I started tying flies before I ever fly-fished. When I was a kid I found a book and got a kit and tied up a few crude, ugly looking patterns…but I never used them. I knew Shyster spinners, nightcrawlers and soft-shell crawdads worked much better on the Ohio smallmouths I was after.
When I started fly fishing in California, Oregon, Colorado, Connecticut and Montana I figured I’d better learn how to tie for real…everybody else was!
One day in my travels I wandered into the Anglers Roost in NYC run by a scroungy looking guy, Jim Deren. His place was a mess…a chaotic shambles with stacks and stacks of fly tying materials piled everywhere you looked. We took up a chat and I walked out with a lifetime supply!
Dan Bailey’s in Livingston, Mt. was next (I got around quite a bit in those days :o)…a quick stroll around the shop and into the tying room and I had myself another bundle of fly stuff…I was ready.
When I moved to Montana I met some really good tiers…Glenn West, Rene’ Harrop, Glenn Law, Elwood Combs, Dick McGuire, Bill O’Connell, Al Troth, Chuck Kneib…I picked up a few tips: use good hooks, never take more than three turns of thread in one step, high grade your materials, always have sharp scissors, etc.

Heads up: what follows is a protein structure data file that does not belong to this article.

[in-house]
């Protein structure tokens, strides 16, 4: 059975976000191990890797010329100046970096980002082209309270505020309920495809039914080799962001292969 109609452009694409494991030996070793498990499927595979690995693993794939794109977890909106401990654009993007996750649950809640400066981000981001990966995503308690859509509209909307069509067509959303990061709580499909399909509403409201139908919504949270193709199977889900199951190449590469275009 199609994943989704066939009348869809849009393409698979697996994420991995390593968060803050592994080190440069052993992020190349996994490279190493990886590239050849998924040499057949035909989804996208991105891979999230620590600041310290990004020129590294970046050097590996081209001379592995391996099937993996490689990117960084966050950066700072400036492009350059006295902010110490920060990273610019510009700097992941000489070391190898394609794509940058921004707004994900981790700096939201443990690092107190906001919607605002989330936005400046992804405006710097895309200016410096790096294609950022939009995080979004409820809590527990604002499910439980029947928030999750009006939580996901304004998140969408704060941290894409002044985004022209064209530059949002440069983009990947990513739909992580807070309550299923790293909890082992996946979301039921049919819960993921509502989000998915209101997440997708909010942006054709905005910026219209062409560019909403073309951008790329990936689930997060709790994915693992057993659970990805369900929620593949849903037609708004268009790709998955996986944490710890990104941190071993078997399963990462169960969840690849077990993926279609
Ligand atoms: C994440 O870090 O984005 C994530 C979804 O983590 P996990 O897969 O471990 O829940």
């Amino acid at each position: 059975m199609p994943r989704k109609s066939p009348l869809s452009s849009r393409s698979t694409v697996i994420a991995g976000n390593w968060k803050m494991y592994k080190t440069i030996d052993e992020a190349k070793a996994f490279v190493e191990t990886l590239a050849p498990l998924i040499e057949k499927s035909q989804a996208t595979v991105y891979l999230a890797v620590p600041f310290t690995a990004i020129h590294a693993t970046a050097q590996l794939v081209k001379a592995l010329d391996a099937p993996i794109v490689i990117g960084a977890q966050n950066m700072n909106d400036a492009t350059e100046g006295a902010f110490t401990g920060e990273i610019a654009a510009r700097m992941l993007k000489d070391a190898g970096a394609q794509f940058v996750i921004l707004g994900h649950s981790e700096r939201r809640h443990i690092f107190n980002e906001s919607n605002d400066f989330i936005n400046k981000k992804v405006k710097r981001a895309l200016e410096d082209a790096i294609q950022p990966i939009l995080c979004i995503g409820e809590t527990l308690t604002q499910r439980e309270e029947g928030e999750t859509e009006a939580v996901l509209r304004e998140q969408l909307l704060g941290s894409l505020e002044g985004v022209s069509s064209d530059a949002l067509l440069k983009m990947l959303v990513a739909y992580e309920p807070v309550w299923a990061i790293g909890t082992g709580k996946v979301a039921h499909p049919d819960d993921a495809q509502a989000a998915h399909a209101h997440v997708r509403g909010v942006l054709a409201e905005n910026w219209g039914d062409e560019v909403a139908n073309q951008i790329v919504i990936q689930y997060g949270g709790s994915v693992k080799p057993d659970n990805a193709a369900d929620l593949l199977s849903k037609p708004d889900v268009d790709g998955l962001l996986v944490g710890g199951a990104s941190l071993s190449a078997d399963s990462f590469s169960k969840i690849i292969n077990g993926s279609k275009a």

A few of these guys tied commercially as well as for fun. The massive volume of flies they could crank out was astounding. We are talking HUNDREDS OF DOZENS of flies a year…and not in Bangla Desh, Nepal, Sri Lanka or a cave in Tibet! I watched Chuck Kneib churn out a dozen size 14 elk hair caddis in 45 minutes…and he stacked the hair! The pile of elk hair flies just kept growing in between long pulls from the plastic liter of high-test Coca-Cola he always kept handy. Talk about wired! He sold ’em to Ed Curnow for money…traded ’em to Russ Chatham for artwork…swapped ’em with Jack Cole for gourmet dinners. Glenn West turned his flies into artwork…Rene’ Harrop made a name for himself…Dick McGuire took his “FDR” flies over to the Missouri and caught wallhangers.
Dick McGuire and Randy Brown on the Madison…1973
One of my favorite spots was the Melrose Bar on the Big Hole River. Over in the corner you could buy Bunyan Bugs, Sandy Mites, Mossbacks or some of the legendary George Grant woven body patterns. I always thought having a fly shop in a bar was a great idea!
Tying flies is fun as long as you don’t have to tie too many. Then it gets to be like watching paint dry or grass grow. About two or three dozen and I’m ready for a break. These guys that crank out hundreds of dozens of flies have to be ready for the Funny Farm or at least some counseling.
Take it slow and always keep your scissors sharp. Good luck!